Tim Cook and Phil Schiller promote Apple's updated privacy page | Cult of Mac

Tim Cook and Phil Schiller promote Apple’s updated privacy page


privacy policy
Apple's privacy policy separates it from its rivals.
Photo: Apple

Apple takes user privacy pretty darn seriously, and it’s launched an updated webpage with a new look and information to underline exactly that point.

Shared on Twitter by both Tim Cook and Phil Schiller, the webpage lays out some of Apple’s beliefs on the topic, including the fact that it considers, “privacy is a fundamental human right,” and that it doesn’t want any of your personal information — ranging from the news stories you read to your heart rate after a run — to be shared against your will.

Apple wants you to know how seriously it takes your privacy

“We’ve proved time and again that great experiences don’t have to come at the expense of your privacy and security,” the webpage notes. “Instead, they can support them.”

It goes on to detail some of the steps that Apple has taken in the interests of user privacy. These include Touch ID and other password systems to ensure that only you can physically access your device, a clarification that Siri does not gather user data, the privacy policy for Apple Pay, and more.

The page also includes links to a more in-depth privacy policy, information about how users can manage the privacy options on their iOS and macOS devices, and Apple’s transparency policy.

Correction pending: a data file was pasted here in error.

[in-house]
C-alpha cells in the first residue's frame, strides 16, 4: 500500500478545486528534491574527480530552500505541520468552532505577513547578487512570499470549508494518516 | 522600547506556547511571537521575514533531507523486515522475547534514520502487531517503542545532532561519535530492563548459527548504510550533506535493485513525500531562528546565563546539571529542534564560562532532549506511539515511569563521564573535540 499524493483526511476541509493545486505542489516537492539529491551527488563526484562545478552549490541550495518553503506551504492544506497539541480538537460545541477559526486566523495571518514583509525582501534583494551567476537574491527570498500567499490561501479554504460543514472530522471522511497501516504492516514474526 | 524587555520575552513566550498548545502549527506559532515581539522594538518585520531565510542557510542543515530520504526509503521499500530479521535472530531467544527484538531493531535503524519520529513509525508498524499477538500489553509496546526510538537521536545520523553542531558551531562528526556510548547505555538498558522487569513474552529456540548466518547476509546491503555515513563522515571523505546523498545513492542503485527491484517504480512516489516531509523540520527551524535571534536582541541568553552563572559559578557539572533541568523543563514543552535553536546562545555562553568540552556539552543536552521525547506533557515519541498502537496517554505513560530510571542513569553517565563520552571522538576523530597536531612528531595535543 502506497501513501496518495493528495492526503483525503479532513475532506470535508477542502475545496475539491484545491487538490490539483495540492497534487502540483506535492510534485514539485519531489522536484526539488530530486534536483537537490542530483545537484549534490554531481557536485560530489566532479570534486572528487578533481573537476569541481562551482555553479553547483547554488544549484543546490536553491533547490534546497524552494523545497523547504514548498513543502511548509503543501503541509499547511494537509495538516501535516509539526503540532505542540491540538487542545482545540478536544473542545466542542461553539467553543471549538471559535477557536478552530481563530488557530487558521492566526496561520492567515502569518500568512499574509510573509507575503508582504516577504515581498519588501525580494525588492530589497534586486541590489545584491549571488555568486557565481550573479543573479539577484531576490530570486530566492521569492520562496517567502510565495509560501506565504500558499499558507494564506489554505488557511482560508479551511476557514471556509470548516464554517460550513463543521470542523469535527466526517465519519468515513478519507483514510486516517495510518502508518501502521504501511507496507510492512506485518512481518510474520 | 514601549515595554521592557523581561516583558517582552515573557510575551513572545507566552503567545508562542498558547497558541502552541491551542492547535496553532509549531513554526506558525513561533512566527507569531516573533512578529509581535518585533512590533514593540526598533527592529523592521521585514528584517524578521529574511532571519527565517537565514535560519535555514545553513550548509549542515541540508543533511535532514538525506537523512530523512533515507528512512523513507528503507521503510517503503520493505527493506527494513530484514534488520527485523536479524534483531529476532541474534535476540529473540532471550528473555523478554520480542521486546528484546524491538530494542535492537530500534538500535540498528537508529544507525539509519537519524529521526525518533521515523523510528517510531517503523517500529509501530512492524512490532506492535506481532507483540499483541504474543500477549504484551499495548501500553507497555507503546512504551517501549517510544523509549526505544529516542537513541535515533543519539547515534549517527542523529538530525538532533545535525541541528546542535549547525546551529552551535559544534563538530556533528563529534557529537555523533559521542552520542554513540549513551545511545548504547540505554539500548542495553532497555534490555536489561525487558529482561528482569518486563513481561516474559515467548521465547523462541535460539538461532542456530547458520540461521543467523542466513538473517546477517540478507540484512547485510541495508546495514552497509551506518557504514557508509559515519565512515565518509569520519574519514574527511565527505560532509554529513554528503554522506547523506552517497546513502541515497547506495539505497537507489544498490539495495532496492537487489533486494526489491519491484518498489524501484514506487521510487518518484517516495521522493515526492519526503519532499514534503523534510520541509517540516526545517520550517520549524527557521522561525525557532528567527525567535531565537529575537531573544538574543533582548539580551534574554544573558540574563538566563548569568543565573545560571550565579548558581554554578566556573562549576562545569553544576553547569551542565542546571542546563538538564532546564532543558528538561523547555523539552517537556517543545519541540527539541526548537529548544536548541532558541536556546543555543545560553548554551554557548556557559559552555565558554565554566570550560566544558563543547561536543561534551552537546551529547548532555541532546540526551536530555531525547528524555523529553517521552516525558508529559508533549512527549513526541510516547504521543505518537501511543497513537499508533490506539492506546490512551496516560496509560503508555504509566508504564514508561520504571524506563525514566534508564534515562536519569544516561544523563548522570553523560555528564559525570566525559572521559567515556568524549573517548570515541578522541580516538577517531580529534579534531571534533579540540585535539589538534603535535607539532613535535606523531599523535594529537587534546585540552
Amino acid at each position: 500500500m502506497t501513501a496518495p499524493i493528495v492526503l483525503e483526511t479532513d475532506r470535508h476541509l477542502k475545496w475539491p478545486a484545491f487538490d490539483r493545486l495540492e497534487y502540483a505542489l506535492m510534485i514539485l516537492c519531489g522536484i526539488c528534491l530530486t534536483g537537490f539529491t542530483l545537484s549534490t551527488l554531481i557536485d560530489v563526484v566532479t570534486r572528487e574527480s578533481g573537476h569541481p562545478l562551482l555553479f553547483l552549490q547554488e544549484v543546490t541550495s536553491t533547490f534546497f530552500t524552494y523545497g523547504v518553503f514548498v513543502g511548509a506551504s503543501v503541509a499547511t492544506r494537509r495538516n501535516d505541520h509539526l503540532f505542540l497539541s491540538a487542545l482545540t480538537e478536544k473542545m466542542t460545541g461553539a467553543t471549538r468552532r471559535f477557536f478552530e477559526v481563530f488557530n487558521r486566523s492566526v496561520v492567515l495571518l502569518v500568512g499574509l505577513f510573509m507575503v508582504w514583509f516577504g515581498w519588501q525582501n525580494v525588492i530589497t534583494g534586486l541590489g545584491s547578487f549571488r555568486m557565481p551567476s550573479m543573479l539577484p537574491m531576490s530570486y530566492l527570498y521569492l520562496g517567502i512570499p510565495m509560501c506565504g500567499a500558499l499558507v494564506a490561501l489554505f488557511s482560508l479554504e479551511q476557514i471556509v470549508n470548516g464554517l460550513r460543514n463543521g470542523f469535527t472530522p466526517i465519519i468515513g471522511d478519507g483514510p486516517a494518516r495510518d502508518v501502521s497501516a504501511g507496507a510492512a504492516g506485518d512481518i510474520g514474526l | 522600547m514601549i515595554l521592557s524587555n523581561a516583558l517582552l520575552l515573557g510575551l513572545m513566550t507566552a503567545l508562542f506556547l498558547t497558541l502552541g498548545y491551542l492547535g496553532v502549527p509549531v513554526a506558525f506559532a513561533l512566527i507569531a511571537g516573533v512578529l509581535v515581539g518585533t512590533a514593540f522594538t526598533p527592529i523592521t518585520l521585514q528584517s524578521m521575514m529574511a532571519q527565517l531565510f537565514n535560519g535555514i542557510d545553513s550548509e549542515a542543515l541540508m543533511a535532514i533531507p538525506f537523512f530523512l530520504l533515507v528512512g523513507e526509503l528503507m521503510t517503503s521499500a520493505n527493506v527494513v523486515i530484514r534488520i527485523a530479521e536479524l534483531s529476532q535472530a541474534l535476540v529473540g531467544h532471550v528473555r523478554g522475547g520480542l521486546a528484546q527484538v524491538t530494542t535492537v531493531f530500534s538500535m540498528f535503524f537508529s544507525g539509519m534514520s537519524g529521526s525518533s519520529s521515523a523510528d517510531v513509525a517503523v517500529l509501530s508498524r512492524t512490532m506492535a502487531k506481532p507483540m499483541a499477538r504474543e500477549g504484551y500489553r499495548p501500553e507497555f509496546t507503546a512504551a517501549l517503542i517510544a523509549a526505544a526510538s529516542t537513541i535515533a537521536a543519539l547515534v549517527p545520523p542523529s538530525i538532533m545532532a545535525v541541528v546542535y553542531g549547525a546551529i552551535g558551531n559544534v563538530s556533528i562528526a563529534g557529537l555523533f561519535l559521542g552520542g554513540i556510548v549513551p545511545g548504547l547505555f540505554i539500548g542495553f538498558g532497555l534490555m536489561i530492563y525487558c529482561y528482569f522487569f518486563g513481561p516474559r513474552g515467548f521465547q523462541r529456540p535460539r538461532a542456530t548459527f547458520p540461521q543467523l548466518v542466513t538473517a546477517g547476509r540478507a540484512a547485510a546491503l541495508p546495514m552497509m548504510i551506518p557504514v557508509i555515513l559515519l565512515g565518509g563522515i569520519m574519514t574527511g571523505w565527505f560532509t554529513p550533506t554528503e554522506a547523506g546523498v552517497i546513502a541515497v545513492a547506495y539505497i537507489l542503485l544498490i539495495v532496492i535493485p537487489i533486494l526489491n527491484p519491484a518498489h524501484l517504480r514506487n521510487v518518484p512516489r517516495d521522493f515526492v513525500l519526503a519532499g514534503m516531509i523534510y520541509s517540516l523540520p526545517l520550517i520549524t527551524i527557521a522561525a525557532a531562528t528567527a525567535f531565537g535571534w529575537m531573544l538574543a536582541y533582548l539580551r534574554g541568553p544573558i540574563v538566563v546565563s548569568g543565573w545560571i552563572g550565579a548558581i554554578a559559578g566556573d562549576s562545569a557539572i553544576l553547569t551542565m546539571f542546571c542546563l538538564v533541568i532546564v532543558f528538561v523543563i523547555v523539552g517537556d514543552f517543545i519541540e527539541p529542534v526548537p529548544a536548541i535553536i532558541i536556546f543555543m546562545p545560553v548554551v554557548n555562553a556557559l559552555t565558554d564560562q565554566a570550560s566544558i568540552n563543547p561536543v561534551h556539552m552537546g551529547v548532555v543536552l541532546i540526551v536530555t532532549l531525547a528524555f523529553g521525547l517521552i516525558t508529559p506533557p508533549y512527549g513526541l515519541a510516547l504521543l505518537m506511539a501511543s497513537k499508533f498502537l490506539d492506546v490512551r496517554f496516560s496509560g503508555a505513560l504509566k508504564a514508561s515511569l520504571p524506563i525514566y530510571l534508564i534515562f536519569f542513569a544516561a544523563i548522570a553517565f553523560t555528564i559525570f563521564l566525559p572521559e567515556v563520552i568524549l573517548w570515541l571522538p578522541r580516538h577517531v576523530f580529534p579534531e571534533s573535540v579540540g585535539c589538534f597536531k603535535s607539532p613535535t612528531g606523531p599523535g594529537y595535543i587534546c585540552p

While its approach to privacy has garnered criticism, Apple has stuck to its guns in this area. Most notably, it had a standoff with the FBI last year, when it was suggested that Apple should be willing to create a backdoor to iOS devices in the interests of helping law enforcement fight terror-related incidents.

Apple has gained a number of plaudits for its stance. Notably, it has received credit from the Electronic Frontier Foundation’s (EFF), who have stated that they, “commend Apple for its strong stance regarding user rights, transparency, and privacy.”

Apple’s privacy policy has also served as a good marketing tool for separating itself from other companies, such as Google, which monetize user data through advertising. Tim Cook memorably stated this distinction in an interview with Charlie Rose, during which he noted that, “you are not our product,” referring to selling the data produced by customers.

Source: Apple


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